Resynthesized lines from domesticated and wild Brassica taxa and their hybrids with B. napus L.: genetic diversity and hybrid yield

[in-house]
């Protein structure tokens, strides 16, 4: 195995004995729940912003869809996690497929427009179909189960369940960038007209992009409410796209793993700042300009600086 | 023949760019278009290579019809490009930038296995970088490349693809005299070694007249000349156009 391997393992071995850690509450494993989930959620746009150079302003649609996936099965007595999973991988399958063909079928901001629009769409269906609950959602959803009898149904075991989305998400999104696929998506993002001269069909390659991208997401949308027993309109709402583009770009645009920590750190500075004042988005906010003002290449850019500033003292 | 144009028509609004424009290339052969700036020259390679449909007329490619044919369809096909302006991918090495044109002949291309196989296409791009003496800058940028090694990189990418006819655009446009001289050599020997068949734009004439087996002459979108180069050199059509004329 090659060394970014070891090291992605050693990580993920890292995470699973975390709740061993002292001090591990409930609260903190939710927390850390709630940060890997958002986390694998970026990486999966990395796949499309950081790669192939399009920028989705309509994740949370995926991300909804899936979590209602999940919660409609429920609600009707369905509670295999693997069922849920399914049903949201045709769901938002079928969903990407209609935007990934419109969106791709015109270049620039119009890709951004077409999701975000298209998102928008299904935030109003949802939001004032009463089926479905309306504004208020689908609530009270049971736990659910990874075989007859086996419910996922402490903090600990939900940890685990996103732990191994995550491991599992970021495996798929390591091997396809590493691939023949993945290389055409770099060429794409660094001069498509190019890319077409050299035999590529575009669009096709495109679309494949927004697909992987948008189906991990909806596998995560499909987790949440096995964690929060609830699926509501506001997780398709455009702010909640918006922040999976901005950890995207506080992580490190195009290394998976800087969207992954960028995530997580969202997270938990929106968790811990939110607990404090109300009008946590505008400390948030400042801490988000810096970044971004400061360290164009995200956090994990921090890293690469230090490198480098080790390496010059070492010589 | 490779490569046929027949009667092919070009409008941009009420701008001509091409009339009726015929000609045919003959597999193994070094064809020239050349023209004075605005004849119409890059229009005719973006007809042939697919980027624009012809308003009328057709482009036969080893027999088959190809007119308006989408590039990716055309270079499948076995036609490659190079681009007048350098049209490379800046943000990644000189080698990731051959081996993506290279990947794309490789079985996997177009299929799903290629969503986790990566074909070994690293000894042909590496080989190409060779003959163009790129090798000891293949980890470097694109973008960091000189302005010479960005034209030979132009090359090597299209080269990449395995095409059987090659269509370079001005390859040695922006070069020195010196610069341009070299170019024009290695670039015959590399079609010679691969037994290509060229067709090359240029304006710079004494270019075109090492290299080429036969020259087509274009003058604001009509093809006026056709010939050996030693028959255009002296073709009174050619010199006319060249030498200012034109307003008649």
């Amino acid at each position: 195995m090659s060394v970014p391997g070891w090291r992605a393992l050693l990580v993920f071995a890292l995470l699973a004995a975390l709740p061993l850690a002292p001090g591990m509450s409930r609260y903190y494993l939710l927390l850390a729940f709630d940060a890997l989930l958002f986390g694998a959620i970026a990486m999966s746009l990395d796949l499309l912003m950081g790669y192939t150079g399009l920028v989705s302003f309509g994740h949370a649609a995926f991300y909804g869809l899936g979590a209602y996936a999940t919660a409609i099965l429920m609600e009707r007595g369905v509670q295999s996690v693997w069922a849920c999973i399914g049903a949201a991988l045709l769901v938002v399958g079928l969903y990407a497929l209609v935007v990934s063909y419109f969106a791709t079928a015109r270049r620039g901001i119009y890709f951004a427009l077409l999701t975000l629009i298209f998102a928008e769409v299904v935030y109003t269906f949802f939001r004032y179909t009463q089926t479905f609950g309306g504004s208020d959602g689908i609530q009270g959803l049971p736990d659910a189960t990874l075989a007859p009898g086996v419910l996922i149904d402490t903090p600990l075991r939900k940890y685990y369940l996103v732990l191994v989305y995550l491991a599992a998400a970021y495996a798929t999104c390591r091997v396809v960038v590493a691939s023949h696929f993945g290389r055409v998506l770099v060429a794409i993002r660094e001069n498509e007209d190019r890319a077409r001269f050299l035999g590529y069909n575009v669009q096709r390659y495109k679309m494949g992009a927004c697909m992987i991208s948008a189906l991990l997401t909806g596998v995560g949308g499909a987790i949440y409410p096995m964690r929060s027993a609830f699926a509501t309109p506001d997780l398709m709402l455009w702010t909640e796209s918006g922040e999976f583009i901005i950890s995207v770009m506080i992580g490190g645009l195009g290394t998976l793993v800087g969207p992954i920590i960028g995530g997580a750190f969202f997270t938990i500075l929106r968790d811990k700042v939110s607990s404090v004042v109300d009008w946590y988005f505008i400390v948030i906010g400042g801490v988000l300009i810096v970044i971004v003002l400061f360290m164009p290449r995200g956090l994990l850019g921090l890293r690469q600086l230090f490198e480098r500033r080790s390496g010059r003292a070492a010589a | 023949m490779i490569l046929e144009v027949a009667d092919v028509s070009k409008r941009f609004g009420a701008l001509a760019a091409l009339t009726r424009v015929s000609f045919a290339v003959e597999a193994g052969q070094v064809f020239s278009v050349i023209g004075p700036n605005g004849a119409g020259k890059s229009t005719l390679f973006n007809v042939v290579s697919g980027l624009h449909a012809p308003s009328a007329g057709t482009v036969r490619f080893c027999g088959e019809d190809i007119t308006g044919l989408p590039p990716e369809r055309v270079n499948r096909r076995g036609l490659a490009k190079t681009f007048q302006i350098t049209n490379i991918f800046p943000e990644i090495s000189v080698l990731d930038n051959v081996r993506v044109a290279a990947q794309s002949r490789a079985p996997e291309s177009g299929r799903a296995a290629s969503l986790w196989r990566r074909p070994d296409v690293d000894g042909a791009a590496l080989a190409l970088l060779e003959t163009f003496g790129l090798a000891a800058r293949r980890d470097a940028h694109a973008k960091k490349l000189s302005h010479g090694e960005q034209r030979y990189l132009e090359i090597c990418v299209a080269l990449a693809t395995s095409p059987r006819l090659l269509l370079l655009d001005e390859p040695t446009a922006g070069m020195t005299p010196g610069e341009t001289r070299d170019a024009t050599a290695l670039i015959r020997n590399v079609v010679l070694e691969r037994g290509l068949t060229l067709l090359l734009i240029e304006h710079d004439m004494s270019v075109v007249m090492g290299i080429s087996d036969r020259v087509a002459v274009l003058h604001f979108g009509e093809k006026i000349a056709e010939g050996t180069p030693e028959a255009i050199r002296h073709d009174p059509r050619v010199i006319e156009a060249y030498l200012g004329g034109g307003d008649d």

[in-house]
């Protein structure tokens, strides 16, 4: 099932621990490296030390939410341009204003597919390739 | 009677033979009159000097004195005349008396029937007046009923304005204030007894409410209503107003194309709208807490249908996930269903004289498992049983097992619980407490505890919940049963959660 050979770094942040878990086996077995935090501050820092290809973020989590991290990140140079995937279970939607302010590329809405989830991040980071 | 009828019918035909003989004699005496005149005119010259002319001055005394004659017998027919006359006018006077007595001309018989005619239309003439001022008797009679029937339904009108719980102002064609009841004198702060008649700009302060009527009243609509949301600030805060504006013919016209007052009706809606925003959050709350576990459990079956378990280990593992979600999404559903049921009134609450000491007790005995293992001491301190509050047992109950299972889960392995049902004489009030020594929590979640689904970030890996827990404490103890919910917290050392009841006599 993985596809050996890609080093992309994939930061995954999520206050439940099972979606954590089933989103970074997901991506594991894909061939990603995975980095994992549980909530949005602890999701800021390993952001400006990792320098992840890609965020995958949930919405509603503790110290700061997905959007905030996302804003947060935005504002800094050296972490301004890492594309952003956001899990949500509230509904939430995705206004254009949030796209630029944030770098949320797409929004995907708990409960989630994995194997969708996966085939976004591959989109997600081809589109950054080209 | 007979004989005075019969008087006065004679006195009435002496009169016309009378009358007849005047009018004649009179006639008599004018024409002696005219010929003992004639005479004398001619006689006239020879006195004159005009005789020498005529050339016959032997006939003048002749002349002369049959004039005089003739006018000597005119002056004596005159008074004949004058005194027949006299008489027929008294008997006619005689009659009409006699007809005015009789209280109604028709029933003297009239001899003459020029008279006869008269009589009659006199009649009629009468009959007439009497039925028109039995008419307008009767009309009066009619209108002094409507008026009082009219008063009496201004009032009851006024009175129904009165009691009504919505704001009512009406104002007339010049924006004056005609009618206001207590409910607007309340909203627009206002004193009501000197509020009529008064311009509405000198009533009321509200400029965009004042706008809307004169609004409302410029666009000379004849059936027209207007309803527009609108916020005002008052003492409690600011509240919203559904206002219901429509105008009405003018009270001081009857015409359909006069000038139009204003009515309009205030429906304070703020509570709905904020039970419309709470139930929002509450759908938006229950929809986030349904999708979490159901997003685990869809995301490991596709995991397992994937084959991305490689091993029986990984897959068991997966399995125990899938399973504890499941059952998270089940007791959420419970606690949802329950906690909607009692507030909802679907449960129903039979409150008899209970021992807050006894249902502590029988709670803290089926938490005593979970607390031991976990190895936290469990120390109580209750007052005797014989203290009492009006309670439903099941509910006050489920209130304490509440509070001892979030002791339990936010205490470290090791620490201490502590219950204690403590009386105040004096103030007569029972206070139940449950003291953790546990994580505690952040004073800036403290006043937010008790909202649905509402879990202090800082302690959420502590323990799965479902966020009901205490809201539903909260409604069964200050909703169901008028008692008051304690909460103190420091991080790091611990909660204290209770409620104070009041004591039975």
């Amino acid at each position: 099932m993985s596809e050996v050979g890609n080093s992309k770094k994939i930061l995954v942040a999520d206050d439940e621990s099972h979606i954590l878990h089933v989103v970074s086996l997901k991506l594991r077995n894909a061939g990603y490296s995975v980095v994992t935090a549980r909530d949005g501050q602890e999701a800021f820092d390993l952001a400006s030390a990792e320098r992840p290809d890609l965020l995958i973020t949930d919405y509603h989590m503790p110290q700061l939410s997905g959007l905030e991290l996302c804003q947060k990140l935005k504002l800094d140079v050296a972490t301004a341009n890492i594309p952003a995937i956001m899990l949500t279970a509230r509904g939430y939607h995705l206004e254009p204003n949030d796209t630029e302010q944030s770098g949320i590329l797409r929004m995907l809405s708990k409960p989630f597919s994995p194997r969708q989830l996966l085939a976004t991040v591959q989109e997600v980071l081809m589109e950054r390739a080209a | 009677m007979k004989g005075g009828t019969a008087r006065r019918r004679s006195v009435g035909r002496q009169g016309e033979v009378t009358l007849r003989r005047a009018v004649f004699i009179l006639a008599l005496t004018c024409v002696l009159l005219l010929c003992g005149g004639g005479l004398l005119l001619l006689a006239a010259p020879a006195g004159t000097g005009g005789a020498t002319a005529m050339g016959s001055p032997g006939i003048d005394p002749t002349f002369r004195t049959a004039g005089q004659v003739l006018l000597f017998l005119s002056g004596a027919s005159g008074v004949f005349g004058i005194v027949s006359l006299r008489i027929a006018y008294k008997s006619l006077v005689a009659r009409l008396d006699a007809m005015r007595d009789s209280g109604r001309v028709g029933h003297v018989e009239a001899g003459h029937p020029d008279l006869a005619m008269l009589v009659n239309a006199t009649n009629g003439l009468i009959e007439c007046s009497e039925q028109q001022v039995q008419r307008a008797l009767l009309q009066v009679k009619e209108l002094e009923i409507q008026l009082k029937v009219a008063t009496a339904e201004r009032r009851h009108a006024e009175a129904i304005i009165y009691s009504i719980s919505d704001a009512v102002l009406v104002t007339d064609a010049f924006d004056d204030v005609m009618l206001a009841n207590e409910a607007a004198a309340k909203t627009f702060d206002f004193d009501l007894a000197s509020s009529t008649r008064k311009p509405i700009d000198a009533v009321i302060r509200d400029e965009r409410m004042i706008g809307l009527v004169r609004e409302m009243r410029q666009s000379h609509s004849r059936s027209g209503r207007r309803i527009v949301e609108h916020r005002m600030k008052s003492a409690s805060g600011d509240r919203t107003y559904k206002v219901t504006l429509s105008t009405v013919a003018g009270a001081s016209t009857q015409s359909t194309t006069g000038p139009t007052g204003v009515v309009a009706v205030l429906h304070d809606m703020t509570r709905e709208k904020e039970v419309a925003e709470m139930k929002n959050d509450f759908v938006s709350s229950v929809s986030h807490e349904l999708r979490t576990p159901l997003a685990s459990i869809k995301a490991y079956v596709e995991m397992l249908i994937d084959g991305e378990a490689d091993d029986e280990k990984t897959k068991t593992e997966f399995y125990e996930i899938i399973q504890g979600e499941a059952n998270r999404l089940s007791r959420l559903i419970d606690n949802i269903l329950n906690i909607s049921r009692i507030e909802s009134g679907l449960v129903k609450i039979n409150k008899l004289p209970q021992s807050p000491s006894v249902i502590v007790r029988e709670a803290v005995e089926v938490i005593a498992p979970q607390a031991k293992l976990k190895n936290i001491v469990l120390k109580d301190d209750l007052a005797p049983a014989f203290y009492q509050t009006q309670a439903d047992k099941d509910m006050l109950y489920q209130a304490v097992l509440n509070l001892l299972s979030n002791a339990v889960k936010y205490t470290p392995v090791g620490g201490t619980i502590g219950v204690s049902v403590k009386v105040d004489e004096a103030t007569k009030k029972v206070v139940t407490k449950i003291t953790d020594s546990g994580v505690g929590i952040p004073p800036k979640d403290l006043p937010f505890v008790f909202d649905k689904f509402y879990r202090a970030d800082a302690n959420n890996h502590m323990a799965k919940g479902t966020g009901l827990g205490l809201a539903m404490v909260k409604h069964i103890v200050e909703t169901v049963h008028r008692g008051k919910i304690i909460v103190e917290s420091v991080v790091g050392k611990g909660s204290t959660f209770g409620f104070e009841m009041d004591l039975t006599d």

It has frequently been suggested to use the resynthesis of rapeseed (Brassica napus) from B. campestris and B. oleracea to broaden its genetic base. The objective of the present study is twofold: (1) to compare the genetic variation within resynthesized rapeseed with a world-wide collection of oilseed rape cultivars, and (2) to compare genetic distances estimated from RFLP markers with distances estimated from a relatively small number of allozyme markers. We investigated 17 resynthesized lines and 24 rapeseed cultivars. Genetic distances were estimated either based on the electrophoresis of seven allozymes, with a total of 38 different bands, or based on RFLP data of 51 probe/enzyme combinations, with a total of 355 different bands. The results of allozyme and RFLP analyses agreed reasonably well. Genetic distances, estimated from two independent sets of RFLP data with 25 and 26 probe/enzyme combinations respectively, were highly correlated; hence about 50 RFLP markers are sufficient to characterize rapeseed material with a large genetic diversity. The cultivars were clustered into three groups: (1) spring rapeseed of European and Northern American origin, (2) winter rapeseed of European and Northern American origin, and (3) rapeseed of Asian origin. Several of the resynthesized rapeseed lines were similar to European winter rapeseed cultivars, whereas others had quite unique patterns. It is concluded, that resynthesized rapeseed is a valuable source for broadening the genetic variation in present breeding material of Brassica napus. However, different lines differ widely in their suitability for this purpose.